Integrated Web Server

To provide an easy-to-use World-Wide Web publishing solution, NetWare for Small Business 4.11 includes Netscape FastTrack Server for NetWare. With this web server, small businesses can publish documents with just a click of the mouse. In addition, Netscape FastTrack Server for NetWare provides NetBasic, Perl, and JavaScript, allowing small businesses to build customized web applications.

Netscape FastTrack Server for NetWare is tightly integrated with NetWare for Small Business 4.11. As a result, Netscape FastTrack Server for NetWare leverages the reliability and security of the NetWare operating system, and you can use NDS to manage your company's web server.

Multiprotocol Routing Functions

Another useful feature of NetWare for Small Business 4.11 is the built-in routing functions that NetWare MPR provides. NetWare MPR 4.11 allows companies to support multiple protocols on the network, such as IPX/SPX, TCP/IP, and AppleTalk.

NetWare MPR 4.11 also eliminates the need for an external router: With NetWare MPR, companies can set up WAN connections to the Internet or to Internet service providers (ISPs) using leased lines, Integrated Services Digital Network (ISDN), or frame relay.

Remote Communications

By including NetWare Connect 2.0 with NetWare for Small Business 4.11, Novell addresses the remote communications needs of small businesses. NetWare Connect 2.0 enables users to dial-in from a remote location, connect to the network, and access the network resources to which they have rights.

NetWare Connect 2.0 also provides dial-out capabilities, such as modem and telephone-line sharing. As a result, users can access bulletin boards, online services, or the Internet.

Application Management

As mentioned earlier, NetWare for Small Business 4.11 also includes NAL 1.01, which simplifies the management of network applications. Using NDS, NAL 1.01 delivers network application icons to users' desktops when users log in to the network. You no longer need to walk to each user's workstation to set up network application icons, which saves you considerable time and effort when installing or upgrading network applications.

When you install or upgrade a network application, you use NEAT to create an Application object in the NDS tree. The Application object defines the physical location of the network application and the users who are authorized to use this application. When a user logs in, the network application and any other applications the user is authorized to use are automatically delivered to the user's desktop. (See Figure 4.)

Figure 4: NAL 1.01 delivers network application icons to users' desktops.

You can also use NAL 1.01 to install or upgrade network applications on users' desktops from a central location. In Figure 4, for example, the Netscape In icon allows users to install Netscape Navigator (which is also included with NetWare for Small Business 4.11) on their workstations. When users double-click this icon, the Netscape Navigator installation process is launched.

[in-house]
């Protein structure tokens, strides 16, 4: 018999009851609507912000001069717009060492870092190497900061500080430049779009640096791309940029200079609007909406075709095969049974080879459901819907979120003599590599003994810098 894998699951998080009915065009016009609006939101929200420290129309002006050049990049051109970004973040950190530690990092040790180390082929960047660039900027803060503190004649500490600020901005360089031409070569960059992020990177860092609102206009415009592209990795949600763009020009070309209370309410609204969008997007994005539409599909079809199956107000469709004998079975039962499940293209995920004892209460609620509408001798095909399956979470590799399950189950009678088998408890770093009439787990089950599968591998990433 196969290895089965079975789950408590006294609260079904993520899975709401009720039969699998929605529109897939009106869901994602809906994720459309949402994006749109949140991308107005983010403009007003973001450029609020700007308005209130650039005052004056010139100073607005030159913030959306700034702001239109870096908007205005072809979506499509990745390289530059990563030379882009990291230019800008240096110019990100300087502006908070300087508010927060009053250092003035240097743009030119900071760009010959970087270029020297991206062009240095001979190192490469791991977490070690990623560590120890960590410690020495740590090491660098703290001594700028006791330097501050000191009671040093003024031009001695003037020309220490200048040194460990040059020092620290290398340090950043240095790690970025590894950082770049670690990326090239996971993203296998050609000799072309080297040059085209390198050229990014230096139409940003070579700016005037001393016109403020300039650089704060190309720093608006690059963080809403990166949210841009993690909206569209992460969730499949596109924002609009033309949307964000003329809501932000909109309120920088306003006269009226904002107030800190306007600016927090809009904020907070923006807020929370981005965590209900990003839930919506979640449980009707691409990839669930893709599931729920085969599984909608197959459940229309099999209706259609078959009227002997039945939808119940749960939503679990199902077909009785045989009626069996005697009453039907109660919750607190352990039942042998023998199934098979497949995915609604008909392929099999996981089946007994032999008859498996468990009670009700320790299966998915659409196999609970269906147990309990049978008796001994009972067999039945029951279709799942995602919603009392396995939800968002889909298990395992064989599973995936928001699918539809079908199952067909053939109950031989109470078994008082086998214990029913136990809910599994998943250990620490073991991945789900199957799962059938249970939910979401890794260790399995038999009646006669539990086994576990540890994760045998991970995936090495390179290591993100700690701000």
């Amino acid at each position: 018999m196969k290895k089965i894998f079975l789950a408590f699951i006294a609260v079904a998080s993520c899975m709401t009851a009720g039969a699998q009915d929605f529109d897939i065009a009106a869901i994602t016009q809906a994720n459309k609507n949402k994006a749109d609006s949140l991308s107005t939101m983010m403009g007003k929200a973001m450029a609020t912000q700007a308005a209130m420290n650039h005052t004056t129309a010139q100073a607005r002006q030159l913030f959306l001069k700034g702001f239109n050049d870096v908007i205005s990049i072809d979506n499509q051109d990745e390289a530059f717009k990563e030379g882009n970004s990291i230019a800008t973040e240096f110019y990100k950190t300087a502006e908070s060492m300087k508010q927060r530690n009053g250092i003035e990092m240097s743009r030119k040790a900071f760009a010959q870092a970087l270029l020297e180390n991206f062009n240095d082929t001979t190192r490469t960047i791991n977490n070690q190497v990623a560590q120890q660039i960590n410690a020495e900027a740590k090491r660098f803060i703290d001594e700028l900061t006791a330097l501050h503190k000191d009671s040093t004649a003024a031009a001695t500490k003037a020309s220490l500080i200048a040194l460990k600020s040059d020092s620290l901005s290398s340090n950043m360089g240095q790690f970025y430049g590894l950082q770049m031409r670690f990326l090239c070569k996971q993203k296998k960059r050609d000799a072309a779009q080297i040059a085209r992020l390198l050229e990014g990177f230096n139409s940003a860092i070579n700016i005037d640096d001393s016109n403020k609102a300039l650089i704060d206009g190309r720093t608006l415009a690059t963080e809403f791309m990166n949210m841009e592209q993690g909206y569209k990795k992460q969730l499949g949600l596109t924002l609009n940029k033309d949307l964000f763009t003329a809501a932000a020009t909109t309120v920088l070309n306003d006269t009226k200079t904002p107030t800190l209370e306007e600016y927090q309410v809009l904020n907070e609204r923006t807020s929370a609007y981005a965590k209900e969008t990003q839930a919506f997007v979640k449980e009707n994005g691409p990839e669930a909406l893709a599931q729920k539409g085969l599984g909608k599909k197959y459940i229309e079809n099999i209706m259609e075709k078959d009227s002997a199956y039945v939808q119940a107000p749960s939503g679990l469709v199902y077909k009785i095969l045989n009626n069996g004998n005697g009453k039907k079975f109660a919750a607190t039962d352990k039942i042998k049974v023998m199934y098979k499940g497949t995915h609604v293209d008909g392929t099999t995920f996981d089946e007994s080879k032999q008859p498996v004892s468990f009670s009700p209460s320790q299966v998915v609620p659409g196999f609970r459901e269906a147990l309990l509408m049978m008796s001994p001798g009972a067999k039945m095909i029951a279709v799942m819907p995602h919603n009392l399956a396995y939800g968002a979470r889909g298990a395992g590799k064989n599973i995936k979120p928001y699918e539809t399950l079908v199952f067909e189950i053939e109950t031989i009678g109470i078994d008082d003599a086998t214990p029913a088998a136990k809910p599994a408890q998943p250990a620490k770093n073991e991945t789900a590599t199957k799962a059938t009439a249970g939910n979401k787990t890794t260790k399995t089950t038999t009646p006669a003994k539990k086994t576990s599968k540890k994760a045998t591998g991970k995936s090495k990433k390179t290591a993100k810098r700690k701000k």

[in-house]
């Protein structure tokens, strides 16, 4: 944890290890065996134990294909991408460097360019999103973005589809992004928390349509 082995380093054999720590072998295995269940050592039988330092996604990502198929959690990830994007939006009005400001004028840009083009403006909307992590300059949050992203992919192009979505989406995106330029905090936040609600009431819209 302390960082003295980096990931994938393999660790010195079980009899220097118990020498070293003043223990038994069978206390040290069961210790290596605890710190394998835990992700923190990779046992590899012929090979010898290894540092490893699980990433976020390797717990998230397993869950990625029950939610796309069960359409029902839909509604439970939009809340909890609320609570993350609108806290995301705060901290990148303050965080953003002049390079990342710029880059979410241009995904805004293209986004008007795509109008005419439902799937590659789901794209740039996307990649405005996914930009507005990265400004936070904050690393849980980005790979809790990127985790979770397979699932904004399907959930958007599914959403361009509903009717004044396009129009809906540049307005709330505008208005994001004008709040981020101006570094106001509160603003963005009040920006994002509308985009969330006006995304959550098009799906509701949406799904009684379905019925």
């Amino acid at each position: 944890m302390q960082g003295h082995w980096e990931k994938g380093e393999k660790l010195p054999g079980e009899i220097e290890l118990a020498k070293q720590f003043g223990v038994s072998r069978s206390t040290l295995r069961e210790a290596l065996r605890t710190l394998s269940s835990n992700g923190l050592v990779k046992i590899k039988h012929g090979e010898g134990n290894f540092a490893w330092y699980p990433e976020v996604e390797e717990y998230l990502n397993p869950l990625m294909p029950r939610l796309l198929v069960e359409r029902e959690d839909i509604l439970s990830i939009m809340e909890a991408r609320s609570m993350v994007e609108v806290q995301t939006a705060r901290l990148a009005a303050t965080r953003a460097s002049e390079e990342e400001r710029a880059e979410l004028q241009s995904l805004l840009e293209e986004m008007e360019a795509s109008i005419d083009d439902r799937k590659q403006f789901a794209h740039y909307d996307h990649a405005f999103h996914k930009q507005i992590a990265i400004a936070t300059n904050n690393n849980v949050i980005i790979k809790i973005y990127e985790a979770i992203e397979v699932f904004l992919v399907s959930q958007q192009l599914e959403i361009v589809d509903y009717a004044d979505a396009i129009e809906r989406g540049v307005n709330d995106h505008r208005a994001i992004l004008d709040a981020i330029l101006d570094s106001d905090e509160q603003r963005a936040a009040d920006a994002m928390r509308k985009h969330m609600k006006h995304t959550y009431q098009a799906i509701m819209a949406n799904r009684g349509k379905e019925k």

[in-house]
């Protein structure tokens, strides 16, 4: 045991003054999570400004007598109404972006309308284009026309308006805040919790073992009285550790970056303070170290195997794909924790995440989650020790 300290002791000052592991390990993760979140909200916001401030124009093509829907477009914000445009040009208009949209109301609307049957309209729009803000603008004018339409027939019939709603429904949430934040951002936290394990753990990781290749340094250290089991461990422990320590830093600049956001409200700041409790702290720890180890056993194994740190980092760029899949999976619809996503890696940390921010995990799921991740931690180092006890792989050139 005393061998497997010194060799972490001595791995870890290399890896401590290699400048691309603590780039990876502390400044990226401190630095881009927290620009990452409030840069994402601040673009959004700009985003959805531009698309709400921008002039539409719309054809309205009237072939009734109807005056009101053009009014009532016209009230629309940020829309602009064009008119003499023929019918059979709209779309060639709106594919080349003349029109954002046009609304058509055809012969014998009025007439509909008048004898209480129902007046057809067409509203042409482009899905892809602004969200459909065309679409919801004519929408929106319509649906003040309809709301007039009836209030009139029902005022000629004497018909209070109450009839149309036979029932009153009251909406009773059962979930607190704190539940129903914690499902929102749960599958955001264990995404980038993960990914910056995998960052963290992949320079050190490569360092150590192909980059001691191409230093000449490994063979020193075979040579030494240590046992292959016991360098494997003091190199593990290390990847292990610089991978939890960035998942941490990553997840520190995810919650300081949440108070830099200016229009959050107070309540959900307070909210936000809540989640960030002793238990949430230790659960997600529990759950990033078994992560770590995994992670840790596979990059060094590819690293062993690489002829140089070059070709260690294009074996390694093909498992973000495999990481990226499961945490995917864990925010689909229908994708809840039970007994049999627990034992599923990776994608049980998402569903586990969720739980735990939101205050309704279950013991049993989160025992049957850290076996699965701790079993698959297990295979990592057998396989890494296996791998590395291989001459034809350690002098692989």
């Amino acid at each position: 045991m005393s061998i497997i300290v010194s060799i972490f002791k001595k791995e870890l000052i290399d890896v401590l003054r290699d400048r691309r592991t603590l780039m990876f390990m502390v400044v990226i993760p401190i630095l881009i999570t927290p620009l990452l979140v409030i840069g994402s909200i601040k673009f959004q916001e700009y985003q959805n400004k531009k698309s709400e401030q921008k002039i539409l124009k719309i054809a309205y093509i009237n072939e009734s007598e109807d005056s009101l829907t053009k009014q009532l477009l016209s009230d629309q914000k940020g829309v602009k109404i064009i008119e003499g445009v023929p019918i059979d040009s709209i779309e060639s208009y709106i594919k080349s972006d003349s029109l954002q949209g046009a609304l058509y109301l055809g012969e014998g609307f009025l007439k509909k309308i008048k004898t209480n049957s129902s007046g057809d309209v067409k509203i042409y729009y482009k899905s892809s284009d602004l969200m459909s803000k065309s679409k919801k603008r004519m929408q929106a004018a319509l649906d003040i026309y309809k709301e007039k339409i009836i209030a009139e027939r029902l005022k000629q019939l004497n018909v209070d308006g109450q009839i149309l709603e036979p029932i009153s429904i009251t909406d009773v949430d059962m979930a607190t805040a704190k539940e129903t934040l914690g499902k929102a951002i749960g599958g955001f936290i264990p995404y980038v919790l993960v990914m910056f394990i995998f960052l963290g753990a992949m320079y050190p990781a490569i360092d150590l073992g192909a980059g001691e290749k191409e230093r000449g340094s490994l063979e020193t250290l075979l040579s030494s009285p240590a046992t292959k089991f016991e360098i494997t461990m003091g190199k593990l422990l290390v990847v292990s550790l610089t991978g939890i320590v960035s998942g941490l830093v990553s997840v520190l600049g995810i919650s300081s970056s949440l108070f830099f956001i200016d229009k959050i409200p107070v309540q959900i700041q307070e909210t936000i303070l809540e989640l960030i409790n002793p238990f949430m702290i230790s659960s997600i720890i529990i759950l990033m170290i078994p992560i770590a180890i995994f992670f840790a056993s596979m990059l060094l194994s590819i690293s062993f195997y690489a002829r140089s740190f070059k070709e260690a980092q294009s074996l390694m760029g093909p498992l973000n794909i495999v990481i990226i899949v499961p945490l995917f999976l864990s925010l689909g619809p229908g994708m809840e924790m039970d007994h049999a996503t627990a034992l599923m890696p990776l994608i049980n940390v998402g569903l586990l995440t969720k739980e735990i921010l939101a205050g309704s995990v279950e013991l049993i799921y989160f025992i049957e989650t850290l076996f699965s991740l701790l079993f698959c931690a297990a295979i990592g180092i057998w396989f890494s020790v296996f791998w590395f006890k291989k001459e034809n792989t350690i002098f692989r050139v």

NetWare for Small Business also includes several third-party products. These products are fully functional, limited-user versions.

  • FAXserve 5 for NetWare and GroupWise from Computer Associates Inc.

  • ARCserve 6.1 for NetWare from Computer Associates Inc.

  • InocuLAN 4.0 for NetWare from Computer Associates Inc.

  • Oracle8 for NetWare from Oracle Corp.

  • Netscape Navigator from Netscape Communications Corp.

Network Faxing

To provide a network fax solution, NetWare for Small Business 4.11 includes a two-user version of FAXserve 5. FAXserve 5 is tightly integrated with both NetWare for Small Business 4.11 and GroupWise 5.2. As a result, users can send and receive faxes directly through their GroupWise universal mailbox or from within a Windows application, such as Corel WordPerfect or Microsoft Word. And because all e-mail addresses and fax numbers are stored in the GroupWise address book, users don't have to switch between applications to send a fax.

In addition, FAXserve 5 is integrated with NDS, eliminating the need to maintain a separate database for fax services: You can configure FAXserve 5 users and services at the same time you configure NDS users.

Although a two-user version of FAXserve 5 may seem inadequate for a network with more than two users, there is a possible work-around: You create two User objects specifically for fax services. For example, you could create the FAX1 and FAX2 User objects. Then when users wanted to send faxes, they would simply log in as one of the designated fax users.

The only caveat to this work-around is that incoming faxes cannot be delivered directly to a specific user's GroupWise universal mailbox. The incoming faxes would be delivered to the GroupWise universal mailboxes of the two designated fax users, and someone would have to manually route these faxes to the appropriate users. (For more information about FAXserve, visit the FAXserve home page at

Network Backup

NetWare for Small Business 4.11 includes a five-user version of ARCserve 6.1, which backs up and restores both the network file system and NDS. In addition to backing up and restoring NDS objects and their associated attributes, ARCserve 6.1 backs up and restores the NDS schema. (TheNDS schemais a set of rules that define the structure of the NDS database). ARCserve 6.1 is also integrated with NDS, which provides centralized management capabilities.